Thursday, 23 November 2017

When Needlecraft Collides with Papercrafts...

Hi Crafters,

Today I would like to introduce a technique/ concept that you can use on your cards or scrapbooking pages... needlework! Yes, I can tell I've lost some of you already but please bear with me! You don't need to be a cross-stitch or embroidery guru to add a special touch to your creations, read on to learn how..

There are two methods of creating pinpricks/ holes in your cardstock - one is using a Paper Piercing Tool & Mat (found in the "Tools" section of my online shop) and the other is using a sewing machine. Let me take a moment to explain these two methods...

Paper Piercing Tool & Mat
These two products retail for AU$16.00 & is a cheap and effective way of creating holes or borders on your papercrafts. From time to time Stampin' Up! offers piercing templates that coordinates with their die-cut shapes (eg stars, squares, ovals etc) that make this a breeze. It ensures a regular spacing is gained, and it isn't wonky. Without the templates, it can be somewhat tricky to get a perfect line. 

Sewing Machine
If you own a basic sewing machine, this can make the job a lot quicker & easier. Ensure there is no bobbin or thread in the machine (we want to use the needle only). Placing your cardstock under the foot, you can manually spin the circular handle (located on the side of your machine) or put your foot gently on the pedal, ensuring you guide your cardstock gently as it goes to ensure a straight line. A tip is to line the right side of the sewing machine foot up with the edge of your paper, slowing down when you get close to the end. Leave the needle in the paper, lift the sewing machine foot and swivel your paper 90 degrees, drop the foot down and away you go again down another side of the paper.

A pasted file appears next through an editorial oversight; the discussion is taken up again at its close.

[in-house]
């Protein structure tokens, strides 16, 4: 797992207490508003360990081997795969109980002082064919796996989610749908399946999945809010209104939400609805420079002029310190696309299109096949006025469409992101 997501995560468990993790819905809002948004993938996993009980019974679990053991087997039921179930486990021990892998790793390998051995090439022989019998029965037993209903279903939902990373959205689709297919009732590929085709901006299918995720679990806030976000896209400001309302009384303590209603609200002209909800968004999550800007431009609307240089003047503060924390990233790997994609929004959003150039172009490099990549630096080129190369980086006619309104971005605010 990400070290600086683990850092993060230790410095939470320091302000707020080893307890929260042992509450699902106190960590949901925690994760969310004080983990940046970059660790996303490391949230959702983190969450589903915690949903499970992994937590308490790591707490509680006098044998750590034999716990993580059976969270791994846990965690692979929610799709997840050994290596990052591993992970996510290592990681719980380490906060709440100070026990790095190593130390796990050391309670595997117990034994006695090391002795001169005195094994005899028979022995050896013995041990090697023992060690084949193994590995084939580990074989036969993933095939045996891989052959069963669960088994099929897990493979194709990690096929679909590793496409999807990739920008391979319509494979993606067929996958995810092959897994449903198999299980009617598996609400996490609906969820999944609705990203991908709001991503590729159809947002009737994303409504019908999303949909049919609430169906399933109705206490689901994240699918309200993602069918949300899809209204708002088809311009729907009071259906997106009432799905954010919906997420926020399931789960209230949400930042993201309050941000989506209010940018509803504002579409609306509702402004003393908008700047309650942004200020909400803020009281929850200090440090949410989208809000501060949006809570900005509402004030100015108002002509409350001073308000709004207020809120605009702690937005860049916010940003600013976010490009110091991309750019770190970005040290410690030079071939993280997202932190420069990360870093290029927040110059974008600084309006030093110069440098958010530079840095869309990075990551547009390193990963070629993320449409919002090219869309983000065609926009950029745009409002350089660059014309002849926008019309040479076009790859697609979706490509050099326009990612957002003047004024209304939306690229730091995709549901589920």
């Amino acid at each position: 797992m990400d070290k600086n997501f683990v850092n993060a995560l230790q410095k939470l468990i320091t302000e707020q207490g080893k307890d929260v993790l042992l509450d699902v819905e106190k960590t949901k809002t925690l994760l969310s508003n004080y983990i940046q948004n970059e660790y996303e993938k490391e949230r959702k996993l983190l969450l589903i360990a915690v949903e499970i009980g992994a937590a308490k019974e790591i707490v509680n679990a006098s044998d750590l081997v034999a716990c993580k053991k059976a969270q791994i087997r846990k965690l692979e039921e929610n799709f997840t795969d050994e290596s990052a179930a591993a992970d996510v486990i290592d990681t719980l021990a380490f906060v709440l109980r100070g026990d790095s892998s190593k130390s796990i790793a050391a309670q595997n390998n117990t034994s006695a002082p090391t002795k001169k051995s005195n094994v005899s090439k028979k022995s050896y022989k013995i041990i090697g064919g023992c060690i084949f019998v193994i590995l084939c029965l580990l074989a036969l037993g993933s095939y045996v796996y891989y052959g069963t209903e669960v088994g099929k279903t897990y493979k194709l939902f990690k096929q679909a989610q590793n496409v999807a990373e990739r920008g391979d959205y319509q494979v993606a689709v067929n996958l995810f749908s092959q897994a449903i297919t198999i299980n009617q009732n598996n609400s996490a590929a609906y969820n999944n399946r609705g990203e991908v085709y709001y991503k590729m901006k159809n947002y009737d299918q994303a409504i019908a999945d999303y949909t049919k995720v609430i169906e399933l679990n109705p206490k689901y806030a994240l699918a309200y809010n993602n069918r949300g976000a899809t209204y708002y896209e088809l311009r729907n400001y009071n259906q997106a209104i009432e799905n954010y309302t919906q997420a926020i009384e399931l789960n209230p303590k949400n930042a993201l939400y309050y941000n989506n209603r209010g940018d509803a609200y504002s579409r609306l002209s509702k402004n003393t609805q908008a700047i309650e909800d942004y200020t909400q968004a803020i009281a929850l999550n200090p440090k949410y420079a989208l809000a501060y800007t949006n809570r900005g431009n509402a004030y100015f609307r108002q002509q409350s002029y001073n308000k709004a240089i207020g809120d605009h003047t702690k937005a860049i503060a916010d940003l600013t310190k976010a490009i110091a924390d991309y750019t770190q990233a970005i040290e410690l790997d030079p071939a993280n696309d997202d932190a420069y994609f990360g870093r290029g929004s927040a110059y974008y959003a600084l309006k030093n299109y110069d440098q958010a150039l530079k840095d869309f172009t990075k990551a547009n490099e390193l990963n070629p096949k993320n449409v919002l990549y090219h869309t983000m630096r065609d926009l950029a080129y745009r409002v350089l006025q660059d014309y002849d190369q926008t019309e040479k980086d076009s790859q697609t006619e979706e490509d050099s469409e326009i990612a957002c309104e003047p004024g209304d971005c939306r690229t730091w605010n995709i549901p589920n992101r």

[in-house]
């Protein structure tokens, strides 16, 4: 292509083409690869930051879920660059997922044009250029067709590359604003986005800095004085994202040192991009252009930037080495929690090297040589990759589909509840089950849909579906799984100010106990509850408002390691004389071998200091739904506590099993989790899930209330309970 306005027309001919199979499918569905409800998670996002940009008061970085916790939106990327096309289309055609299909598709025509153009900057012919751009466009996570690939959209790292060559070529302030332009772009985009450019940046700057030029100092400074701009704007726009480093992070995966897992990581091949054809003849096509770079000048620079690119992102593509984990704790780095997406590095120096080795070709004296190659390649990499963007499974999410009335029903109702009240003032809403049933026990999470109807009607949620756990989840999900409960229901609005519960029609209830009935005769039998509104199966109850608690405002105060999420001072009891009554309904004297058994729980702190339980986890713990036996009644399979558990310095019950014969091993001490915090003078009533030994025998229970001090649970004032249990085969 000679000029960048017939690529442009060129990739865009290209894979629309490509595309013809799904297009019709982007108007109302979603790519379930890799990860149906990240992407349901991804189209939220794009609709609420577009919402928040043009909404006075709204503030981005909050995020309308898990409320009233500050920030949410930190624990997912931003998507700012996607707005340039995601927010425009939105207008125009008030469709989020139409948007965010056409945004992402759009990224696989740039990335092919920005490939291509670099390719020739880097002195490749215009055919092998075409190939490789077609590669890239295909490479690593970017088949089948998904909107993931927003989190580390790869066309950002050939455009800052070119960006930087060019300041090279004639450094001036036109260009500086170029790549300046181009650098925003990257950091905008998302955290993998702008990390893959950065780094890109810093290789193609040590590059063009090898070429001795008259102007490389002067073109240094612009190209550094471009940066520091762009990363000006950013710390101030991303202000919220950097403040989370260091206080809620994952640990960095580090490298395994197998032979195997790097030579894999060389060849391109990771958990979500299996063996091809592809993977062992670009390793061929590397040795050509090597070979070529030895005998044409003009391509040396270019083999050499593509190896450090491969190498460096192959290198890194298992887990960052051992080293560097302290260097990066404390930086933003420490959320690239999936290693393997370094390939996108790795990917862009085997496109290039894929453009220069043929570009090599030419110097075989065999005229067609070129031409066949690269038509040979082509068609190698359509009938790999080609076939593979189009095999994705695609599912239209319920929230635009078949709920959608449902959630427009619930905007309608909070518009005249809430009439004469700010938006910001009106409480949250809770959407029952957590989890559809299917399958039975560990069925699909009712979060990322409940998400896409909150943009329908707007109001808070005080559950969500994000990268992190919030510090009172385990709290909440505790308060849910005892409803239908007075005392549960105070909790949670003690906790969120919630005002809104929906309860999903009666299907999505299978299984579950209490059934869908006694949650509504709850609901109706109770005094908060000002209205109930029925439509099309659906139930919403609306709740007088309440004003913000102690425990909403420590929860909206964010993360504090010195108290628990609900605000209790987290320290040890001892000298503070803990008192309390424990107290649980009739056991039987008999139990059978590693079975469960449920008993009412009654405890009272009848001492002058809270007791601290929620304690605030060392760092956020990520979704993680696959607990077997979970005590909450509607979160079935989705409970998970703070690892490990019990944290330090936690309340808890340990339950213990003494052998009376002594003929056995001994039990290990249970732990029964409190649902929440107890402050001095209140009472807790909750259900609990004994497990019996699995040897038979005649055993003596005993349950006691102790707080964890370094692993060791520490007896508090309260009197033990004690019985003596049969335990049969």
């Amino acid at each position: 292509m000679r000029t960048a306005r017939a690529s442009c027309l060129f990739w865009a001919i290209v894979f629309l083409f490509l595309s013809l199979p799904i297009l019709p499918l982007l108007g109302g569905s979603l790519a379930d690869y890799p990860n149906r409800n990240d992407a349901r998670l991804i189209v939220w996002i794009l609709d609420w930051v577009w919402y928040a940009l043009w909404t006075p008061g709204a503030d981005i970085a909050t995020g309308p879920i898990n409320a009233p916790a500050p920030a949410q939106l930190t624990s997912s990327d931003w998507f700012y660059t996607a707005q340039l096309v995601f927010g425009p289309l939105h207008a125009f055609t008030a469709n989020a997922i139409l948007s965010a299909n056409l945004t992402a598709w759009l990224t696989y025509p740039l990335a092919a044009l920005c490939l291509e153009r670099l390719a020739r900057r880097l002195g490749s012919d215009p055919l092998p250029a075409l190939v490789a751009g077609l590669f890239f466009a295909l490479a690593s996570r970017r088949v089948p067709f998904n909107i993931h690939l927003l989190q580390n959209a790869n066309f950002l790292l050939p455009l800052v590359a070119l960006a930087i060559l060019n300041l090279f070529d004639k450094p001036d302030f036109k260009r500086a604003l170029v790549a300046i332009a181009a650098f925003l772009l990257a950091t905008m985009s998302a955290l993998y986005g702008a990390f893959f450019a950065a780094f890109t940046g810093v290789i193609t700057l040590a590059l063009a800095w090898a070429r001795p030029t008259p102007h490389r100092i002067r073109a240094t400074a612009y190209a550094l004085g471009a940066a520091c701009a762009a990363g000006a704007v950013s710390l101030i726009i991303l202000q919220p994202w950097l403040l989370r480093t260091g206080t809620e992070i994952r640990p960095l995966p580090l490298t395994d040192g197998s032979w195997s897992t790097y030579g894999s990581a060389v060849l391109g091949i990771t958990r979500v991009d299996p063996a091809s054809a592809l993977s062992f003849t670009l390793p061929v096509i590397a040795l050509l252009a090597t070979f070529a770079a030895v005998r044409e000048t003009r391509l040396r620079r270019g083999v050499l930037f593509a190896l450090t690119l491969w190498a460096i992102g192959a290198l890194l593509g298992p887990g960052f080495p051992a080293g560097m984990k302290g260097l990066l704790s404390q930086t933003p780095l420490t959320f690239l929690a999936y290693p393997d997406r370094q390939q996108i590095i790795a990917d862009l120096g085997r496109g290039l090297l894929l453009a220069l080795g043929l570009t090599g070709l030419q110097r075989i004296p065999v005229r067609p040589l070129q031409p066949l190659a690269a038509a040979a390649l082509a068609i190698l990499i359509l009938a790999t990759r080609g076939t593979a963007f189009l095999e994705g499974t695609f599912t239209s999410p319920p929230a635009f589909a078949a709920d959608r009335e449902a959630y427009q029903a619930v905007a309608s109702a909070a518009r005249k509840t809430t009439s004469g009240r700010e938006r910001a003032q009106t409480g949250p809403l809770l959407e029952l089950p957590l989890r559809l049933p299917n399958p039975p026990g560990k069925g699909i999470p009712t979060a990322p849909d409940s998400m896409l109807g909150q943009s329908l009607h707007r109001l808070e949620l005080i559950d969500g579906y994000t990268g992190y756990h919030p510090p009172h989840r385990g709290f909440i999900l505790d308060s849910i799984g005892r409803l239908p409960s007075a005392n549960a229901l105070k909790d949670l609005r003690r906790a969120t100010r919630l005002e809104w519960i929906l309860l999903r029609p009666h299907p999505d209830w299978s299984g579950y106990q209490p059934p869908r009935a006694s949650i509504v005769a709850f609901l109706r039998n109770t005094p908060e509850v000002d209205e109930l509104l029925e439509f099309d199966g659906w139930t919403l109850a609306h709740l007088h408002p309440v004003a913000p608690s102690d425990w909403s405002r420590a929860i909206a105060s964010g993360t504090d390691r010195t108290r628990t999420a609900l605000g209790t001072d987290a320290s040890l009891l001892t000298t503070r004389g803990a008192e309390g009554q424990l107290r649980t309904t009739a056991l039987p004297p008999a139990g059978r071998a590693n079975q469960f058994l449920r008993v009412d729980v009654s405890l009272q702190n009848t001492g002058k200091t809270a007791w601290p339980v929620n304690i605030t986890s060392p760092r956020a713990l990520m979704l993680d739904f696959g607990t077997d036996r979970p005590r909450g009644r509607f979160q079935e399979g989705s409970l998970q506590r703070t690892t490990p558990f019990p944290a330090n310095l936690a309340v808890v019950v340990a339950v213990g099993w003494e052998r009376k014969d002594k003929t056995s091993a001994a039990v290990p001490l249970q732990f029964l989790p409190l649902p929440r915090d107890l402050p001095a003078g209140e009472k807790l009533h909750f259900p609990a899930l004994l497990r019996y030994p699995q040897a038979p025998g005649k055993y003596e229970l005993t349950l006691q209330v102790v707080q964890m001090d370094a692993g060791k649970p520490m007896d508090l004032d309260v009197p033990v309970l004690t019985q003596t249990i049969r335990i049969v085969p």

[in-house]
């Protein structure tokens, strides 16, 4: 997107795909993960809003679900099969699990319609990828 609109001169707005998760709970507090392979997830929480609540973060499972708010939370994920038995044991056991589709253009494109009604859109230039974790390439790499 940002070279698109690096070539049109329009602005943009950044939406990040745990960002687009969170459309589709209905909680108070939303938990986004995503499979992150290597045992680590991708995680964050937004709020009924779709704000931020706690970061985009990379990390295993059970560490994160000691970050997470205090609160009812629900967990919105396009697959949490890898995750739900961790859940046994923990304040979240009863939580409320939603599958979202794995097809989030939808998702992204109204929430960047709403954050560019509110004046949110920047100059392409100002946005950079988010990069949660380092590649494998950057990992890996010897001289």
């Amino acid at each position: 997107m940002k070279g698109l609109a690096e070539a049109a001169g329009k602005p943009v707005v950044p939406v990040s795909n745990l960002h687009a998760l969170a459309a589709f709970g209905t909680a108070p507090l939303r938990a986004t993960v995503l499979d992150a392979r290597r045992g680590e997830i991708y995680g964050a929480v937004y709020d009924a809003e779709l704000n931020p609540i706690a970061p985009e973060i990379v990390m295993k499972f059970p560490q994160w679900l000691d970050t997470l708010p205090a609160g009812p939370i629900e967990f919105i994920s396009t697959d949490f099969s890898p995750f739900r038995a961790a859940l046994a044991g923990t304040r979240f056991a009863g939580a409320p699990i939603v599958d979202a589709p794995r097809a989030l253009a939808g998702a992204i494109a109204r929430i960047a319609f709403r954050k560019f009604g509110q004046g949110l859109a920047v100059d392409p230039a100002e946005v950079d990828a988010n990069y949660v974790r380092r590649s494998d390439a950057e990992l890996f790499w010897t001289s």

Once you have got the dotted pattern/ border you desire, take a needle & some Stampin' Up! Bakers Twine in the colour you desire. In my photos, I have selected white.

Thread your needle with a single strand of bakers twine (don't make the strand too long otherwise it gets tangled easily) and then go in and out the holes created with the thread as shown in the photo above.  

Tip: Try to catch the beginning thread under your cardstock when you come back through the hole (from underneath) so that it won't come loose.  You can knot it underneath if you prefer but just try to keep the knot as small as possible otherwise it will create a bulky patch on top when you adhere the cardstock to your card.  

On the underside, ensure you "capture" the beginning and end of your thread to ensure your stitches do not come undone or loose when completed.

When you near the end of your strand of thread, on the underside of your cardstock, weave the remaining thread in and out through the lines of thread you have just sewn.  This captures it and stops it unravelling once snipped/ thread comes to an end.  Then take another strand of bakers twine and begin again until your whole project is finished being sewn.

Here is a completed Christmas card I made, CASED (copied & selectively edited) from a similar one made by Marie Meyer I found on pinterest, to show you what you can create with a threaded needlework border... 

The needlecraft possibilities are endless so why don't you pull out a needle and some baker's twine and have a go!  Try using different shapes like stars, circles, squares etc. and making borders or patterns using different coloured thread!

I hope I have inspired you to try something new this week.

Till next time,

Happy Crafting!! Lorin xx

No comments:

Post a Comment